Late Chinese silent Daybreak, starring Li Lili, with accompaniment by John Sweeney. This screening will be supported by a talk on early Chinese Cinema, which is sure to be illuminating.
My own favourite film star, Pola Negri, in one of her early German films, Mania, with music from kraut-rock band Czerwie.
Reel rations – Bryony Dixon’s tour of British propaganda films from the Great War.
Herbert Brenon’s charming, inventive Peter Pan, with an acclaimed live score by harpist Elizabeth-Jane Baldry.
British train crash drama The Wrecker – screened at Bo’ness train station!
Comedy! Courtesy of a Laurel & Hardy triple-bill, as well as Buster Keaton in My Wife’s Relations and Anita Garvin and Marion Byron in A Pair of Tights.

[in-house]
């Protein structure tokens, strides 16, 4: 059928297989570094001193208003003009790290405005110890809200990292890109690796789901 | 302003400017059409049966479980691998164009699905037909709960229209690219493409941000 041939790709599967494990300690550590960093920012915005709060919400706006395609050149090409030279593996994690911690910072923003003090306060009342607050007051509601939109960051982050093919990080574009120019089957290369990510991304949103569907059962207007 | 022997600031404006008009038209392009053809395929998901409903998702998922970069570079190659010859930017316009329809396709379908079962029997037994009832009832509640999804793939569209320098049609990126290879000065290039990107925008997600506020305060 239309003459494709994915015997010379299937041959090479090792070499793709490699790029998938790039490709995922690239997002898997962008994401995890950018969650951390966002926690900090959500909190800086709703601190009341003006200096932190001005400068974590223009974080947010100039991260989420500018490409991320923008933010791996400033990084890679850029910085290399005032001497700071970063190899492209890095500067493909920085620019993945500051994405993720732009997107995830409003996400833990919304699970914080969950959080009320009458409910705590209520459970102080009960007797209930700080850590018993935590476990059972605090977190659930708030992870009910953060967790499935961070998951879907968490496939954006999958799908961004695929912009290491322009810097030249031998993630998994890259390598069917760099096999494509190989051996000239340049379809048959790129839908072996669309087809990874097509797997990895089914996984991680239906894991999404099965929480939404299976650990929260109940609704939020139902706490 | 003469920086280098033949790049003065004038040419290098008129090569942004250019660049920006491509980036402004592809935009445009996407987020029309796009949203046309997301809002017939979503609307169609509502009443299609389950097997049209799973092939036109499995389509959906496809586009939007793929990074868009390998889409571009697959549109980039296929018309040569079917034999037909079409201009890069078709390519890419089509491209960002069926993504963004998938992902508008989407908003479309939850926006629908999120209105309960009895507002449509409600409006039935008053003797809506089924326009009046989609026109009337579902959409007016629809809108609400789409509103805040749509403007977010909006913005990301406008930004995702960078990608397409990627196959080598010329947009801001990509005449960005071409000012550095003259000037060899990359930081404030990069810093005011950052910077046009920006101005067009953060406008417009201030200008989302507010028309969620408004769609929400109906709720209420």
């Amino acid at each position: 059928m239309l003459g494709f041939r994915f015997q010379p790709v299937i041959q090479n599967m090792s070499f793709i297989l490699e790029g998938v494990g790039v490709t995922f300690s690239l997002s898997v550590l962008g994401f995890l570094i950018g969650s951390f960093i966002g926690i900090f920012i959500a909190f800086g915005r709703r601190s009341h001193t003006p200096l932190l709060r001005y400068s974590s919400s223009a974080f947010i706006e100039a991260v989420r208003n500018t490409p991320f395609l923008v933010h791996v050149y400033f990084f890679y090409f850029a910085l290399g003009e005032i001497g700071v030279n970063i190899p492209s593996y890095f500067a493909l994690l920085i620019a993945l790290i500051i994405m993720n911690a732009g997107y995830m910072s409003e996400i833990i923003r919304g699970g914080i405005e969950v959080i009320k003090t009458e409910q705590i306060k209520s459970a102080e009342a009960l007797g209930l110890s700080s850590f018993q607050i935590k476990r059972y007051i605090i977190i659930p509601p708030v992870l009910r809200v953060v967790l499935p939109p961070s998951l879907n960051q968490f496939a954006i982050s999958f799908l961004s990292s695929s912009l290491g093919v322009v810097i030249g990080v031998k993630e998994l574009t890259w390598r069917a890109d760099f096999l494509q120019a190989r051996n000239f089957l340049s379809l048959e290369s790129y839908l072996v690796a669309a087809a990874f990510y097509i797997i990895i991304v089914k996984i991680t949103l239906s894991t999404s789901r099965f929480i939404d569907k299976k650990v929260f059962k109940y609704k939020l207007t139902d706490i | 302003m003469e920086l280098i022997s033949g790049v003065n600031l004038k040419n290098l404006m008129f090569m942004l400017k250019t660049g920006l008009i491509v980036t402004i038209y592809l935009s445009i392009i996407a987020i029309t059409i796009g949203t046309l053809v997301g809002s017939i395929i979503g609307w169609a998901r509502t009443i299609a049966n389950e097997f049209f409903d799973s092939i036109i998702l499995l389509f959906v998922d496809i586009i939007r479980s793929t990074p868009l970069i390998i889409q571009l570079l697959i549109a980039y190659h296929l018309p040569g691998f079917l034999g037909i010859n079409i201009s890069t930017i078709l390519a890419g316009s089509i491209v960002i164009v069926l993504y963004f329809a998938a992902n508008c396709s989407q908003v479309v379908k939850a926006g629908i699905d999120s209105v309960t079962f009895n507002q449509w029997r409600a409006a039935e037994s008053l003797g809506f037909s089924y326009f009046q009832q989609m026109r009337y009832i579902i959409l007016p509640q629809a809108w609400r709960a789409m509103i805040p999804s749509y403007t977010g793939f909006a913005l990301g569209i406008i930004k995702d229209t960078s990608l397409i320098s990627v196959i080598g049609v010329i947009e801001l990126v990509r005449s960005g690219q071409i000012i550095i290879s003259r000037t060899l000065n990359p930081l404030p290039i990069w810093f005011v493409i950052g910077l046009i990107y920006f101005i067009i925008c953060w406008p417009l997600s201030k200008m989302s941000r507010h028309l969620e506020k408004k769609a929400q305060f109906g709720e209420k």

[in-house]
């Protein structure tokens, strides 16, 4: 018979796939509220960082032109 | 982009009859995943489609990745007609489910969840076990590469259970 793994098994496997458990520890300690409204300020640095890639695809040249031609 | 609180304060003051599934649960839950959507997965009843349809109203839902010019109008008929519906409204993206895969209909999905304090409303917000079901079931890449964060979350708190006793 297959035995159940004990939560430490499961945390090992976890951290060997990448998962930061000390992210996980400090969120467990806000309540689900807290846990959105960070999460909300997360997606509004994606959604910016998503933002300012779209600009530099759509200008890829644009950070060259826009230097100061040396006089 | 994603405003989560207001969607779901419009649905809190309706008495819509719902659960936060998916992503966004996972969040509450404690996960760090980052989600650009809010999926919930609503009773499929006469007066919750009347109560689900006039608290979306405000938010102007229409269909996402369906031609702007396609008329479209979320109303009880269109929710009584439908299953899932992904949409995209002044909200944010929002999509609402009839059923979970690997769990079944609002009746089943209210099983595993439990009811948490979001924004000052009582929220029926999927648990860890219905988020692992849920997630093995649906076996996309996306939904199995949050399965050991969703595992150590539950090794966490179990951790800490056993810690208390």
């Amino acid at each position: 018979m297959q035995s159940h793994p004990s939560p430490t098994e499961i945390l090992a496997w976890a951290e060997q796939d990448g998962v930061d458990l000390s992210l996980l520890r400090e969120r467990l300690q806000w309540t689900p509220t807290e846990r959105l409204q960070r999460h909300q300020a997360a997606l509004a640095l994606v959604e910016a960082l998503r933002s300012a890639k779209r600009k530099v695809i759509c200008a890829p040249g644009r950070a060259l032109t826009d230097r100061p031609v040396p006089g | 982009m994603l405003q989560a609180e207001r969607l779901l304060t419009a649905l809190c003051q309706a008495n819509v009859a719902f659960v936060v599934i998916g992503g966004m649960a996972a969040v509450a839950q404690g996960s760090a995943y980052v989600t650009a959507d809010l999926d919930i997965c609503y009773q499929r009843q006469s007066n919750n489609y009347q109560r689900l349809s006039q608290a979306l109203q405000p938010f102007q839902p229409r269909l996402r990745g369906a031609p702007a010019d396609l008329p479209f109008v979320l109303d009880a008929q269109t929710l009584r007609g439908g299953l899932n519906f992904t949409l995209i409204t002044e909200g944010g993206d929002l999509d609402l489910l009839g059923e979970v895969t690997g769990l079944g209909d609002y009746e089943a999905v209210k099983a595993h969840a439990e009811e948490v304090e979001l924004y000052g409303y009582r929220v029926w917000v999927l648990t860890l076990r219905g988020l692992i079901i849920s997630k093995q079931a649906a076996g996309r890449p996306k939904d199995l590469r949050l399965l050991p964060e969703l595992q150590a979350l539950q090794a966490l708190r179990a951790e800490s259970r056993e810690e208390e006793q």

The votes are in! Thanks to everyone who contributed their thoughts to this year’s poll – we had a wide range of responses, and votes cast from around the world. Looking back on the 2015 reveals that it was a very strong year for silent film, which meant that many of these decisions were very close-run things. Congratulations to everyone who won a category – and those who just missed out too.
The best DVD/Blu-ray of 2015
There have been some corking discs and box sets released this year, so there were several contenders for this prize. But out in front by some distance, was the BFI’s brilliant suffragette compilation with music by Lillian Henley: Make More Noise! Don’t mind if we do.
The best theatrical release of 2015